NICs and the self-employed
Following the Spring Budget, the National Insurance treatment of the self-employed hit the headlines after it was announced the main rate of Class 4 contributions would be increased to 10% from April 2018 and to 11% from April 2019. The measure, billed as the `white van man tax’, was short-lived. Amid criticism that the Government had gone back on their election promise not to increase National Insurance, they performed a U-turn a week later – giving a further promise that the Class 4 rates would remain unchanged during this Parliament. Then Theresa May announced a General Election…
So where are we now with NICs and the self-employed?
The self-employed currently pay two Classes of National Insurance contributions – Class 2 and Class 4.
Class 2 is a flat weekly rate payable where profits exceed the small profits threshold (set at £6,025 for 2017/18) for each week of self-employment in the tax year. For 2017/18, the Class 2 rate is £2.85 per week. It is Class 2 contributions that currently earn the self-employed rights to the state pension and certain contributory benefits.
Class 4 contributions are essentially a further tax on profits. They currently confer no benefit entitlement. For 2017/18, Class 4 contributions are payable at the main rate of 9% on profits between the lower profits limit of £8,174 and the upper profits limit of £45,000, and at the additional rate of 2% on profits above £45,000.
Both Class 2 and Class 4 contributions are collected via the self-assessment system.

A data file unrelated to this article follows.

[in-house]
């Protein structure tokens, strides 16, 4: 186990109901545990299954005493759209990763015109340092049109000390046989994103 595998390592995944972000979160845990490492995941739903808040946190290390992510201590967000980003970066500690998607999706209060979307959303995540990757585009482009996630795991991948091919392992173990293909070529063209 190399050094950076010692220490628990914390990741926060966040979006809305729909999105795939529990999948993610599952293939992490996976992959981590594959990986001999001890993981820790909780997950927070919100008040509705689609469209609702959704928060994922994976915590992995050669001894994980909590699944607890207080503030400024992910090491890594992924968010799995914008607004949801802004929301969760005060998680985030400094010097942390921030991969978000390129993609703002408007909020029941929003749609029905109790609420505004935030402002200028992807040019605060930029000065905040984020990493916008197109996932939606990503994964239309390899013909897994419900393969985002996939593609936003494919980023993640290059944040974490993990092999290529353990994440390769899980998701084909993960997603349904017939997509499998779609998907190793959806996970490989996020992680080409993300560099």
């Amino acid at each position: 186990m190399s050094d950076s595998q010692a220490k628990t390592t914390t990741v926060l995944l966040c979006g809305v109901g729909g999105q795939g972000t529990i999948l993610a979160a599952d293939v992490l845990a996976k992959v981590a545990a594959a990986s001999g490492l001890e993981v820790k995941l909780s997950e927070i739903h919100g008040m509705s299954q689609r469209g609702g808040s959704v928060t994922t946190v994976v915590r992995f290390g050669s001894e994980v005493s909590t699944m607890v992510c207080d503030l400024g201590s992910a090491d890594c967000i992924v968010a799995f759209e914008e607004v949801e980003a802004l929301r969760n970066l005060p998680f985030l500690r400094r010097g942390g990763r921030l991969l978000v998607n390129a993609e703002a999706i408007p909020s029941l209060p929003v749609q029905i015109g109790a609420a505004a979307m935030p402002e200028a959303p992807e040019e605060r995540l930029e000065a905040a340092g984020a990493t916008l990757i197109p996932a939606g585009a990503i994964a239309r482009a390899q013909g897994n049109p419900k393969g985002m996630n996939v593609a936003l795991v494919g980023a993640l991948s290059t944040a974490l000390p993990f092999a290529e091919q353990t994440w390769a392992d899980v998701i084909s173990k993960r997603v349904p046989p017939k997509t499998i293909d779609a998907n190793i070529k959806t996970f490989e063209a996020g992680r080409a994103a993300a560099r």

New rules from April 2018
National Insurance contributions for the self-employed are to be reformed from April 2018.
Class 2 National Insurance contributions are being abolished from 6 April 2018 and Class 4 reformed to take on the role of providing benefit entitlement for the self-employed.
The new-look Class 4 structure that will apply from that date will closely resemble Class 1 contributions as applied on an annual basis (as for, say, company directors). A new small profits limit will be introduced and aligned with the lower earnings limit for Class 1 purposes (£113 per week for 2017/18). A zero rate will apply to profits which fall between the small profits limit and the lower profits limit which, like the Class 1 equivalent, will earn state pension and benefit rights for self-employed earners whose profits fall in this band. As is currently the case, contributions will be payable at the main rate between the lower and upper profits limits, and at the additional rate on profits above the upper profits limit.
As at the time of writing, the plan appears to be for the main rate to remain at 9%. However, as we enter a new Parliament, the Government may be free of the shackles imposed by previous election promises and the statutory NIC lock and decide after all to raise the main rate from April 2018. It is a case of watch this space.